A loss of hearing affects much more than just your ears - It has physical and mental consequences that are far-reaching and nuanced. Four out of five people who need hearing aids are not wearing them, and this untreated hearing loss sets them up for many associated health issues.
Comorbidities are characterized as the simultaneous existence in a patient of two chronic diseases or conditions. Hearing loss can occur in conjunction with several other medical conditions. This is not a surprise for those who study the effects of hearing loss - A recent study by the Johns Hopkins Bloomberg School of Public Health showed that not treating hearing loss puts us at risk for a whole host of other conditions.
Let's look in more detail at the kinds of comorbidities associated with hearing loss.
Hearing Loss and Depression
As you would imagine, understanding others while conversing is essential for feeling relaxed in a conversation, but those who have hearing loss don’t often have this luxury. This challenging to communicate with others can become nervous about the prospect of a social encounter. This fear can cause some people with hearing loss to choose to stay at home rather than face an uncomfortable situation. whether it is avoiding a family gathering, meeting a friend in a cafe, or just a trip to the store, social isolation plays a massive role in the association between hearing loss and depression.
Hearing loss and Dementia
Individuals are up to 5 times as likely to experience Dementia when they have any level of hearing loss.
According to several major studies, older people with hearing loss are more likely to develop Alzheimer's disease and Dementia, relative to those with normal hearing. Patients with hearing loss were 69 percent more likely than people with no hearing impairment to develop Dementia.
Hearing loss triggers brain changes that increase the risk of Dementia, studies say. To decode the words and sounds around them, scientists have found that the brain needs to work extra hard, increasing cognitive overload risk. Research has also shown that the brains of people with hearing loss shrink or atrophy faster than those with normal hearing.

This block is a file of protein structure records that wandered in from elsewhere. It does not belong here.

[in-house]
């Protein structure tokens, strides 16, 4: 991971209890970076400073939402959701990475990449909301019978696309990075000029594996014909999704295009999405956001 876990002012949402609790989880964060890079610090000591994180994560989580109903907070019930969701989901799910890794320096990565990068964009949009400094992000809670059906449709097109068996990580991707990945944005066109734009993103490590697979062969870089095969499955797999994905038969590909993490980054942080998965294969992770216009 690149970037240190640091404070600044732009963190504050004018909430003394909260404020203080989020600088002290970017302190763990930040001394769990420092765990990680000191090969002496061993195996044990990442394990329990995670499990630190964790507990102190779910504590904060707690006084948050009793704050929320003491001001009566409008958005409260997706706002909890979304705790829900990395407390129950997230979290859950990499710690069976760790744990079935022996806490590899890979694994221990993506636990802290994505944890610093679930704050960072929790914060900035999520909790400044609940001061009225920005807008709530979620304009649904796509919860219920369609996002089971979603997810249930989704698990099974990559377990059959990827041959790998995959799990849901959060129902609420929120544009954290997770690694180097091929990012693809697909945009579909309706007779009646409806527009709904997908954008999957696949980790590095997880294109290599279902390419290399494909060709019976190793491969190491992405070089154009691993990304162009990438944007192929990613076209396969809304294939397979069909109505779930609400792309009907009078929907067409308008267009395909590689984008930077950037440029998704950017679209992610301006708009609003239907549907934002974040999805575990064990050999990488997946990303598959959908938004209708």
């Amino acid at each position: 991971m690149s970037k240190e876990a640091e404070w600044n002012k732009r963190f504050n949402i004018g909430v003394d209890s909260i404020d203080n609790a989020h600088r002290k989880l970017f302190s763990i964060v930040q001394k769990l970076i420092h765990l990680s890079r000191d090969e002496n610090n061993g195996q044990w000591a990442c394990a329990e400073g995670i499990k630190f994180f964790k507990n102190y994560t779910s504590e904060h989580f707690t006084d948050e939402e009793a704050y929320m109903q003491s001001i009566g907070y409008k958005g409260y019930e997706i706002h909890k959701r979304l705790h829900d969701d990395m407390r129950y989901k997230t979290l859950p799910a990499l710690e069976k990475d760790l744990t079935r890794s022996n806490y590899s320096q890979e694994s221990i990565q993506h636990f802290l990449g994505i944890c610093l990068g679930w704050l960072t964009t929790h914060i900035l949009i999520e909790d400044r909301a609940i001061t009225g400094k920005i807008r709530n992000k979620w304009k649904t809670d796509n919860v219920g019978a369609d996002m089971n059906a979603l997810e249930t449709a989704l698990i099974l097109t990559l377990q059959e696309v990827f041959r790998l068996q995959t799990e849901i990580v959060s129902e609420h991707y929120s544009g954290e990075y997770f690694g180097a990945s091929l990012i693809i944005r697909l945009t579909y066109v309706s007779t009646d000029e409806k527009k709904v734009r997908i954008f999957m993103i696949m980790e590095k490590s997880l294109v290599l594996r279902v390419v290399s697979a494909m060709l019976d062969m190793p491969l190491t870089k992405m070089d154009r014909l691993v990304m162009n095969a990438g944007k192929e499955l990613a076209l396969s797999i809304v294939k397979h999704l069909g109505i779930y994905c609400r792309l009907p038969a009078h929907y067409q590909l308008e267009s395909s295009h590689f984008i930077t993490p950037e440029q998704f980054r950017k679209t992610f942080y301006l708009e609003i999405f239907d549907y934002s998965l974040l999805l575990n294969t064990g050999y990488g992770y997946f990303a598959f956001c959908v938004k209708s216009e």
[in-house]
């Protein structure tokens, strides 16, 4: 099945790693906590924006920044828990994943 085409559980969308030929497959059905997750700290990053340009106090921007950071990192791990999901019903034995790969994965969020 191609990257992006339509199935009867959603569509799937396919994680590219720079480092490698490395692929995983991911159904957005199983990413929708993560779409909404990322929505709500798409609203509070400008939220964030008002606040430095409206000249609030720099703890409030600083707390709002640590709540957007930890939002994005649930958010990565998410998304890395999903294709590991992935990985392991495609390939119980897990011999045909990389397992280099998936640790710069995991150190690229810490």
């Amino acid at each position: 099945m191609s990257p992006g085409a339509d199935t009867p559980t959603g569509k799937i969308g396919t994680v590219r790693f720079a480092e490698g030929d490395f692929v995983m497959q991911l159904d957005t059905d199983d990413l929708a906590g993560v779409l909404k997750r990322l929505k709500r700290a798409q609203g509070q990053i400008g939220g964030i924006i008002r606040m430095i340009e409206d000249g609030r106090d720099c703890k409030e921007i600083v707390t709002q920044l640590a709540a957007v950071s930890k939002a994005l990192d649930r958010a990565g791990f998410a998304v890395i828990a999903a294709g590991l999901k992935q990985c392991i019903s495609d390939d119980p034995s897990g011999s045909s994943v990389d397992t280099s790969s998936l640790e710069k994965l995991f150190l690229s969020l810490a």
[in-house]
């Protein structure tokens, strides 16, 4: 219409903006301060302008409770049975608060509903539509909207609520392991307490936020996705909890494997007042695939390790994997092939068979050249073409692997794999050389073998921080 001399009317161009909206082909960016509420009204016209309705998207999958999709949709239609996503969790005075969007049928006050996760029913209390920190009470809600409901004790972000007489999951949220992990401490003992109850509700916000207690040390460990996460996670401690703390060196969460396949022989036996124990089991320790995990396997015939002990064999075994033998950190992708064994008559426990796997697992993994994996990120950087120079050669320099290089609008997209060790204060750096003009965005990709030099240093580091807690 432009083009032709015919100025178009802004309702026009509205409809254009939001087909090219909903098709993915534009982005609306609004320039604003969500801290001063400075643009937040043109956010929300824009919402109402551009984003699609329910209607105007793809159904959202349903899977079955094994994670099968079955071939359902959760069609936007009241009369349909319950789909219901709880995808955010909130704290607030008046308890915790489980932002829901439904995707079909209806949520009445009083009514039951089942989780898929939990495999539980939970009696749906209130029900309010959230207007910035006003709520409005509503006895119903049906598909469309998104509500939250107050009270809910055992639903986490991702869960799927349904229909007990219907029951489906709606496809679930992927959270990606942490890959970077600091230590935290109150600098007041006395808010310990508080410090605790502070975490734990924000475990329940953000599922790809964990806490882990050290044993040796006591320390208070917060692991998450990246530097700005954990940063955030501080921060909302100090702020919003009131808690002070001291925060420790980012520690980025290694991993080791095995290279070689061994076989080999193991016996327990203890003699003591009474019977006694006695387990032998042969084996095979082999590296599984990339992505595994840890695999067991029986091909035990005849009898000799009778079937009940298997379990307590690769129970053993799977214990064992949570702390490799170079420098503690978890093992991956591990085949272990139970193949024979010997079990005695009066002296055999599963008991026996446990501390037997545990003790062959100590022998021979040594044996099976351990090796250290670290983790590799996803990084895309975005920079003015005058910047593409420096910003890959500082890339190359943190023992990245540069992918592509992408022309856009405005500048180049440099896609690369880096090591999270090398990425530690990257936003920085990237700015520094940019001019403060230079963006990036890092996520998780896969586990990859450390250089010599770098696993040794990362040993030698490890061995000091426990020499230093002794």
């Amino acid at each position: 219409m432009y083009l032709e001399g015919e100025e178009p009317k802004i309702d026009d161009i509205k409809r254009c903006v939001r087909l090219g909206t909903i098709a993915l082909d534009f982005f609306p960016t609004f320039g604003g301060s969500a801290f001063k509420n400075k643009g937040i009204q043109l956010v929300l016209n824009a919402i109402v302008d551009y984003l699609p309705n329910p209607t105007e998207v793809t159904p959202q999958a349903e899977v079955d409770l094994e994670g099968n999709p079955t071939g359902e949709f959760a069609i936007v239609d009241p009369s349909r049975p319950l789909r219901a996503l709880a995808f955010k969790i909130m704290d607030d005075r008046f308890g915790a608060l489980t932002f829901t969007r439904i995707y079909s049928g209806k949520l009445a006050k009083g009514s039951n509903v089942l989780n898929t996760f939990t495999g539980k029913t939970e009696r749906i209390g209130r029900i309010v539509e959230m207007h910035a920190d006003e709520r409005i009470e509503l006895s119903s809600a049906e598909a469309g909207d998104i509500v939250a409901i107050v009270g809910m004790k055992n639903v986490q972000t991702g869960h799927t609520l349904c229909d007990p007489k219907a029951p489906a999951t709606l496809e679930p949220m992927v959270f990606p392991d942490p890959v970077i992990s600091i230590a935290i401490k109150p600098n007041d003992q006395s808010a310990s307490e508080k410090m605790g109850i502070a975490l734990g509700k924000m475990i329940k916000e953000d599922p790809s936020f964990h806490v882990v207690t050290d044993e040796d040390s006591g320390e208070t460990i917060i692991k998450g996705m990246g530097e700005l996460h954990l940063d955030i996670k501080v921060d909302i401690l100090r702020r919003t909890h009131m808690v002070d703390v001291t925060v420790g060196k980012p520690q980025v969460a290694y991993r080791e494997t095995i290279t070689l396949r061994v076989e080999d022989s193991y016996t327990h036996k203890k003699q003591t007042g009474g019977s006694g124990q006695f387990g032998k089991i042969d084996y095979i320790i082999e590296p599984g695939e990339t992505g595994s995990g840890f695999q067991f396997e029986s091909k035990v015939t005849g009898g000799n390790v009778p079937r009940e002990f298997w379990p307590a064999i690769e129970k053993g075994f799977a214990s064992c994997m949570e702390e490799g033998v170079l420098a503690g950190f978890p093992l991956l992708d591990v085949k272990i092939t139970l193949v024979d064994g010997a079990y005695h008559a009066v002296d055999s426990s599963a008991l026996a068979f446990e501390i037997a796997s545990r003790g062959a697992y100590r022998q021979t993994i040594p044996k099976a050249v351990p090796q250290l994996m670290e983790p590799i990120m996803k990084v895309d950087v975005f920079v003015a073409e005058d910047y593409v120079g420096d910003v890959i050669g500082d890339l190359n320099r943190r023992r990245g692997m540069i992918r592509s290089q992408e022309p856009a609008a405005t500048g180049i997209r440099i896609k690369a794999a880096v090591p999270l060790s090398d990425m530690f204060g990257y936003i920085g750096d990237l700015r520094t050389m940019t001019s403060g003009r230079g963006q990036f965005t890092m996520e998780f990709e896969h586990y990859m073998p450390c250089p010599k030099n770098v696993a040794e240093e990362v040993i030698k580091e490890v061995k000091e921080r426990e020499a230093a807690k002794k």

Hearing loss and Diabetes
According to a recent study sponsored by the National Institutes of Health ( NIH), individuals with Diabetes are twice more likely to have hearing loss than those without. After evaluating the outcomes of hearing tests offered to a representative group of American adults, researchers found a higher incidence of hearing loss in diabetes participants. The relation between hearing loss and Diabetes was evident across all frequencies, especially the higher frequency range.
The senior author of the study Catherine Cowie, Ph.D., of the National Institute of Diabetes and Digestive and Kidney Diseases (NIDDK), proposed that people with Diabetes should consider checking their hearing.
Hearing loss and Cardiovascular Disease
Heart disease is the most common medical condition in the US, killing almost 610,000 males and females nationally each year.
The cochlea is the part of your inner ear that helps pick up sounds that enter the ear, which is eventually sent to the brain to be reinterpreted as recognizable sounds. This mechanism can be disrupted by deteriorating cardiovascular conditions, which reduce blood flow and make it hard for blood vessels to pass to the cochlea. Without adequate blood circulation, the cochlea's fragile hair cells work without enough oxygen, resulting in damage. These hair cells do not regenerate, so damaged cells will result in a permanent loss of hearing.
Hearing loss and Thyroid disease
A commonly missed comorbidity connected to hearing loss is a thyroid disorder. The thyroid is a gland responsible for releasing the hormone thyroxine, which controls your body's metabolism and energy levels. You have a condition known as hypothyroidism when you do not have enough of this hormone in your bloodstream. Your body's functions will slow down, such as your heart rate, blood circulation, and digestion, and you'll feel tired or faint. This can affect the ears by depriving the inner ear of stable blood supply, reducing the ability of the ears to pick up sounds properly.
Why is it important to treat your hearing loss?
Most individuals wait an average of seven years from the moment they first perceive improvements in their hearing when deciding to seek hearing loss care. Untreated hearing loss during this time might lead to a variety of adverse effects on your physical well-being.
By scheduling a hearing test, however, you are taking the first step towards improved hearing protection. As we have shown today, you might even reduce your risk of depression, Diabetes, Dementia, and heart disease too. Contact us today to set up an appointment with Dr. Kevin Ivory.